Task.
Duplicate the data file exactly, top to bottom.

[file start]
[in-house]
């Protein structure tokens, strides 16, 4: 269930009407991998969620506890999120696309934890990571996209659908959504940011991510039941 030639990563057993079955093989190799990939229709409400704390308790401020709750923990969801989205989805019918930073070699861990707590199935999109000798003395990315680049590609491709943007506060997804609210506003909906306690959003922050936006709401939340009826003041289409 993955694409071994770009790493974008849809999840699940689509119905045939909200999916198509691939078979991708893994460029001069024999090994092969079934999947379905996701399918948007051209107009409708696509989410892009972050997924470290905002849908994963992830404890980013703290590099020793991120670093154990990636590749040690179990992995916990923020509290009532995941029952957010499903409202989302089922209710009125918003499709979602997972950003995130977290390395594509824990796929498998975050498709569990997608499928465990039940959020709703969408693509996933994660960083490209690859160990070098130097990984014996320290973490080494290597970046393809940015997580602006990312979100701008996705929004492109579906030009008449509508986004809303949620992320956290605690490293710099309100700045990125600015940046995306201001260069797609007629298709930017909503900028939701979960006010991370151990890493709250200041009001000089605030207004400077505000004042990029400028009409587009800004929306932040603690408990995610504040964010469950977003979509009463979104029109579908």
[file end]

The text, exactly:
[in-house]
């Protein structure tokens, strides 16, 4: 269930009407991998969620506890999120696309934890990571996209659908959504940011991510039941 030639990563057993079955093989190799990939229709409400704390308790401020709750923990969801989205989805019918930073070699861990707590199935999109000798003395990315680049590609491709943007506060997804609210506003909906306690959003922050936006709401939340009826003041289409 993955694409071994770009790493974008849809999840699940689509119905045939909200999916198509691939078979991708893994460029001069024999090994092969079934999947379905996701399918948007051209107009409708696509989410892009972050997924470290905002849908994963992830404890980013703290590099020793991120670093154990990636590749040690179990992995916990923020509290009532995941029952957010499903409202989302089922209710009125918003499709979602997972950003995130977290390395594509824990796929498998975050498709569990997608499928465990039940959020709703969408693509996933994660960083490209690859160990070098130097990984014996320290973490080494290597970046393809940015997580602006990312979100701008996705929004492109579906030009008449509508986004809303949620992320956290605690490293710099309100700045990125600015940046995306201001260069797609007629298709930017909503900028939701979960006010991370151990890493709250200041009001000089605030207004400077505000004042990029400028009409587009800004929306932040603690408990995610504040964010469950977003979509009463979104029109579908």